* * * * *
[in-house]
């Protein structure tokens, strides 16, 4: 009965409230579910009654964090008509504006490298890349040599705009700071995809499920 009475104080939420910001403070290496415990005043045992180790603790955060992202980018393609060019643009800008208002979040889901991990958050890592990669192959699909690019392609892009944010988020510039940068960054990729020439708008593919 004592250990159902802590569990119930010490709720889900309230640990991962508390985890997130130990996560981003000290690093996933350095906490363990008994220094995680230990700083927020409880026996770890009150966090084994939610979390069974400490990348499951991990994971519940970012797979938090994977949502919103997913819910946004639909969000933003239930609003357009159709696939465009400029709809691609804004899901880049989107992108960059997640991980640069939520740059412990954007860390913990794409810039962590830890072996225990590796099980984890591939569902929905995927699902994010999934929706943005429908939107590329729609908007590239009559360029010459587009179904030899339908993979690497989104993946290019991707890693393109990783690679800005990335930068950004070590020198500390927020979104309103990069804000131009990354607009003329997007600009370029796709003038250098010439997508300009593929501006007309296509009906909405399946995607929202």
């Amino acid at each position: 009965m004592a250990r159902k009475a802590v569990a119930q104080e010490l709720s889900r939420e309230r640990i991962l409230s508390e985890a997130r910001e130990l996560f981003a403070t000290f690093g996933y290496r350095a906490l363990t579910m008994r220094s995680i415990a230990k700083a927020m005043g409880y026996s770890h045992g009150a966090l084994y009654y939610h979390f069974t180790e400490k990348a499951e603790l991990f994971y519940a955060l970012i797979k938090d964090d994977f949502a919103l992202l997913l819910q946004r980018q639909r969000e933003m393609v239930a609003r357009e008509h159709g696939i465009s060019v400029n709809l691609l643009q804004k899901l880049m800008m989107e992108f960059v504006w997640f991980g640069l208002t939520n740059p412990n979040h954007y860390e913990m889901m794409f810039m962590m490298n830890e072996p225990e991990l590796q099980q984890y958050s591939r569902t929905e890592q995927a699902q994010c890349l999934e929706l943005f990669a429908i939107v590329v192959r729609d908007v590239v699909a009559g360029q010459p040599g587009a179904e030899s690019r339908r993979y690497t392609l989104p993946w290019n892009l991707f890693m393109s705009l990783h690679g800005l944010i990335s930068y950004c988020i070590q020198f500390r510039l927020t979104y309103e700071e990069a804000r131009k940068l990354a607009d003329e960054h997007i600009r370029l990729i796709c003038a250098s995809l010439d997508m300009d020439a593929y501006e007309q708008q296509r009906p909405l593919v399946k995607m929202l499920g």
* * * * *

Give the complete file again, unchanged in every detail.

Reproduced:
[in-house]
């Protein structure tokens, strides 16, 4: 009965409230579910009654964090008509504006490298890349040599705009700071995809499920 009475104080939420910001403070290496415990005043045992180790603790955060992202980018393609060019643009800008208002979040889901991990958050890592990669192959699909690019392609892009944010988020510039940068960054990729020439708008593919 004592250990159902802590569990119930010490709720889900309230640990991962508390985890997130130990996560981003000290690093996933350095906490363990008994220094995680230990700083927020409880026996770890009150966090084994939610979390069974400490990348499951991990994971519940970012797979938090994977949502919103997913819910946004639909969000933003239930609003357009159709696939465009400029709809691609804004899901880049989107992108960059997640991980640069939520740059412990954007860390913990794409810039962590830890072996225990590796099980984890591939569902929905995927699902994010999934929706943005429908939107590329729609908007590239009559360029010459587009179904030899339908993979690497989104993946290019991707890693393109990783690679800005990335930068950004070590020198500390927020979104309103990069804000131009990354607009003329997007600009370029796709003038250098010439997508300009593929501006007309296509009906909405399946995607929202």
């Amino acid at each position: 009965m004592a250990r159902k009475a802590v569990a119930q104080e010490l709720s889900r939420e309230r640990i991962l409230s508390e985890a997130r910001e130990l996560f981003a403070t000290f690093g996933y290496r350095a906490l363990t579910m008994r220094s995680i415990a230990k700083a927020m005043g409880y026996s770890h045992g009150a966090l084994y009654y939610h979390f069974t180790e400490k990348a499951e603790l991990f994971y519940a955060l970012i797979k938090d964090d994977f949502a919103l992202l997913l819910q946004r980018q639909r969000e933003m393609v239930a609003r357009e008509h159709g696939i465009s060019v400029n709809l691609l643009q804004k899901l880049m800008m989107e992108f960059v504006w997640f991980g640069l208002t939520n740059p412990n979040h954007y860390e913990m889901m794409f810039m962590m490298n830890e072996p225990e991990l590796q099980q984890y958050s591939r569902t929905e890592q995927a699902q994010c890349l999934e929706l943005f990669a429908i939107v590329v192959r729609d908007v590239v699909a009559g360029q010459p040599g587009a179904e030899s690019r339908r993979y690497t392609l989104p993946w290019n892009l991707f890693m393109s705009l990783h690679g800005l944010i990335s930068y950004c988020i070590q020198f500390r510039l927020t979104y309103e700071e990069a804000r131009k940068l990354a607009d003329e960054h997007i600009r370029l990729i796709c003038a250098s995809l010439d997508m300009d020439a593929y501006e007309q708008q296509r009906p909405l593919v399946k995607m929202l499920g």